The Self-Study is conducted approximately every seven years for all programs that are part of NAS-I. Approximately 18 to 24 months following completion of the Self-Study, programs will have a full accreditation site visit to evaluate compliance with the ACGME-I Foundational and Advanced Specialty Requirements. No Program Application is required for the accreditation site visit as the visit is based on information about the program collected over the previous accreditation period, including through Resident and Faculty Surveys, Annual Updates, program changes, and, if applicable, the program’s response to citations.
NAS-I places responsibility for oversight of subspecialty fellowship programs on the core residency program and the Sponsoring Institution. A core residency and its affiliated subspecialty fellowship programs should collaborate on developing their Self-Studies, and will be evaluated together at the time of the accreditation site visit.
The model depicts how the Self-Study must be developed within the context of the program’s mission and aims. The phases are similar to the quality improvement cycle of PLAN, DO, STUDY, and ACT. Click on each phase in the model below to get additional information and resources on how to complete the Self- Study.
Fundamental to the Self-Study process is the program’s mission and aims. Although all programs must adhere to the ACGME-I Foundational and Advanced Specialty Requirements, ACGME-I recognizes that within this framework, programs may place different emphasis on areas such as research, leadership, public health, etc. that coincide with the mission of the Sponsoring Institution and best meets the needs of the community it serves and the program’s graduates.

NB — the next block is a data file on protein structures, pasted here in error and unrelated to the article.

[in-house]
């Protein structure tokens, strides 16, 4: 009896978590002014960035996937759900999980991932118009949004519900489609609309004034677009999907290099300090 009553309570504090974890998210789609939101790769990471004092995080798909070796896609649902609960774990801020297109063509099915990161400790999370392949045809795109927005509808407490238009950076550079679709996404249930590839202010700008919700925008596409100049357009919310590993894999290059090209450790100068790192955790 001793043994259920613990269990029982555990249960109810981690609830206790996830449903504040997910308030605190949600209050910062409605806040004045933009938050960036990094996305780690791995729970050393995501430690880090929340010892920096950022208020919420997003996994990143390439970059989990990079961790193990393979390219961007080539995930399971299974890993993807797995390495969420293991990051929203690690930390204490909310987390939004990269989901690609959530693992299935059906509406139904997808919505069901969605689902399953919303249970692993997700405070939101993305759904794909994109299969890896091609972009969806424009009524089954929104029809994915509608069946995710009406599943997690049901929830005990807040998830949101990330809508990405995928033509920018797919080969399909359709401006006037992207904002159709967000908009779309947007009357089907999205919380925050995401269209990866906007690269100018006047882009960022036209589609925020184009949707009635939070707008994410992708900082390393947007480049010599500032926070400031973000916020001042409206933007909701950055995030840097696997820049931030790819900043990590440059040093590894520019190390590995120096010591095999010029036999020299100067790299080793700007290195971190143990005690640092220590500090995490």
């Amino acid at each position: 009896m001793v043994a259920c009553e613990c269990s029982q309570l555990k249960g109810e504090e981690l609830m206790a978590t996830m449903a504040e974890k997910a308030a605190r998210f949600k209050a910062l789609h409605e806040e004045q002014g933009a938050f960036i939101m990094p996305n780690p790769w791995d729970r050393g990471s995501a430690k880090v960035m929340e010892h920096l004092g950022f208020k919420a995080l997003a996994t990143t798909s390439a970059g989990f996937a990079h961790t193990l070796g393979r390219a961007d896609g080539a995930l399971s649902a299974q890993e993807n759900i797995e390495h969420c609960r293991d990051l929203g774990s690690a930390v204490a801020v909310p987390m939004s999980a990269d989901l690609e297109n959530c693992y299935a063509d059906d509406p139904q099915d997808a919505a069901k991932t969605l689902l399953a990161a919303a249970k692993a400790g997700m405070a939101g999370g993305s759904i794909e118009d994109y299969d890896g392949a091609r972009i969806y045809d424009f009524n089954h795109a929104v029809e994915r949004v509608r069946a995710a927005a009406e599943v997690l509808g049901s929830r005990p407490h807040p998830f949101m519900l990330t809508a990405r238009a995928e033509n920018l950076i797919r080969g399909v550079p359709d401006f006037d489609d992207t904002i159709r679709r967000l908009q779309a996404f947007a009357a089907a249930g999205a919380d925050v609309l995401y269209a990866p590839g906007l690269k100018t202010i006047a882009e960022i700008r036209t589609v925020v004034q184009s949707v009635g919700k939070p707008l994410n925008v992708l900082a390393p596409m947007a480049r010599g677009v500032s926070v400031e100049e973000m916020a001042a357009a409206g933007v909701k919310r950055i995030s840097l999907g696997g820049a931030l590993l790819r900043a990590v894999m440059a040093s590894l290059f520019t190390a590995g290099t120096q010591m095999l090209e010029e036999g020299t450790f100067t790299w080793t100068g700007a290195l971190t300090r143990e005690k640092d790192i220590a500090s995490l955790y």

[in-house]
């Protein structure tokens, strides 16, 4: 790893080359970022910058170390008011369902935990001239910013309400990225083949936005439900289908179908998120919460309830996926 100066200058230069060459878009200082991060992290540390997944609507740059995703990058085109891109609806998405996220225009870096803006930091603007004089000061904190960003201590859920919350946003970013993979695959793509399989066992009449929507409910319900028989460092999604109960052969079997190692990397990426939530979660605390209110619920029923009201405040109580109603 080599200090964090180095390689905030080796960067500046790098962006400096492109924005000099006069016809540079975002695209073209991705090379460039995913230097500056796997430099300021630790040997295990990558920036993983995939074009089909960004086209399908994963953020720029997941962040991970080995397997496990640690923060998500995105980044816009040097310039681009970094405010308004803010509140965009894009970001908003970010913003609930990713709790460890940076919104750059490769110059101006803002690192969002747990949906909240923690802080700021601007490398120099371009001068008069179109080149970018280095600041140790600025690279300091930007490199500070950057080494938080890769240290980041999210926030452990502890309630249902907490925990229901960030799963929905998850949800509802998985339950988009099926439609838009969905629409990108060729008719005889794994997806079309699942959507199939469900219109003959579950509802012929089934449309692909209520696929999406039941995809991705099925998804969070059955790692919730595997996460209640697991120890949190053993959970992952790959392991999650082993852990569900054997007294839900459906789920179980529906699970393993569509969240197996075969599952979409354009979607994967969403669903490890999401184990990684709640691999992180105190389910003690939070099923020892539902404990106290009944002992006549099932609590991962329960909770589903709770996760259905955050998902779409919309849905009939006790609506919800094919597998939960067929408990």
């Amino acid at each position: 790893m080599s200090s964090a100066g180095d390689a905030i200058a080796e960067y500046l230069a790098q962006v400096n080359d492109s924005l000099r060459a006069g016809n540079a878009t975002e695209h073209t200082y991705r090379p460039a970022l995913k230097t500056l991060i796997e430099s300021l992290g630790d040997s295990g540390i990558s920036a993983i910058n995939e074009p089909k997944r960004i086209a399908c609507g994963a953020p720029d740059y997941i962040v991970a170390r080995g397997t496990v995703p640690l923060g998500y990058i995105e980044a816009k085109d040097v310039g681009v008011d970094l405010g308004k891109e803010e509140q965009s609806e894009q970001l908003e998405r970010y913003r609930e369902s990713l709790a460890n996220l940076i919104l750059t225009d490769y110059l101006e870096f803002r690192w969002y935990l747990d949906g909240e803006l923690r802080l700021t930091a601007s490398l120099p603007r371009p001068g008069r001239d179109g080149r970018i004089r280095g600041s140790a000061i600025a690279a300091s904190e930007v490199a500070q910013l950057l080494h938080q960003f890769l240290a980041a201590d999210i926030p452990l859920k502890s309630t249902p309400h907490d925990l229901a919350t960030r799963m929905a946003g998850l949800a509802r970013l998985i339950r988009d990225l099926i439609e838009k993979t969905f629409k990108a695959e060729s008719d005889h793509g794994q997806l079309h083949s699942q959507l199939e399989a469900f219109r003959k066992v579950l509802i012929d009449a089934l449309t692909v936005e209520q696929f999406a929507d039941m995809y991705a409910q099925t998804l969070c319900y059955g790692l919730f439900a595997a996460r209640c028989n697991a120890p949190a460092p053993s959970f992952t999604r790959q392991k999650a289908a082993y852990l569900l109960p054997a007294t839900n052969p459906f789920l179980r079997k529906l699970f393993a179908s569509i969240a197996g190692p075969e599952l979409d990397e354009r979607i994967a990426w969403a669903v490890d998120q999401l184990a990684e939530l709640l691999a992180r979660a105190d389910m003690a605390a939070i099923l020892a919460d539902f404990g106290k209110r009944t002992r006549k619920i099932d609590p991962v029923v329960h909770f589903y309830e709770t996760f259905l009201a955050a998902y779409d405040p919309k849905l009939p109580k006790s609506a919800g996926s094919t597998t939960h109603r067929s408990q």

The program’s aims are based on the mission and are the key expectations for the program. For example, aims may focus on the type of residents or fellows recruited by the program, or on preparing graduates for particular careers such as clinical practice, academics, research, or primary care. Aims might also include care for underserved patients, health policy or advocacy, population health, or generating new knowledge. When developing the program’s mission and aims consider program and institutional values in areas such as quality and safety, team based care, resident well-being, and promotion of professionalism in residents and faculty members. Although aims may change, they should be developed by taking a long-term strategic view. In some institutions, setting program aims will be an institution-wide initiative.
The Self-Study is based on the program’s mission and aims and the Annual Program Evaluations. Using the quality improvement cycle of PLAN, DO, STUDY, and ACT, the Self- Study process requires the program to conduct a longitudinal view of program quality. A summary of the Self-Study is submitted to ACGME-I on the date indicated in the Accreditation Data System (ADS). Approximately 18 to 24 months later, a comprehensive site visit occurs. The program is then reviewed at the next Review Committee-International meeting.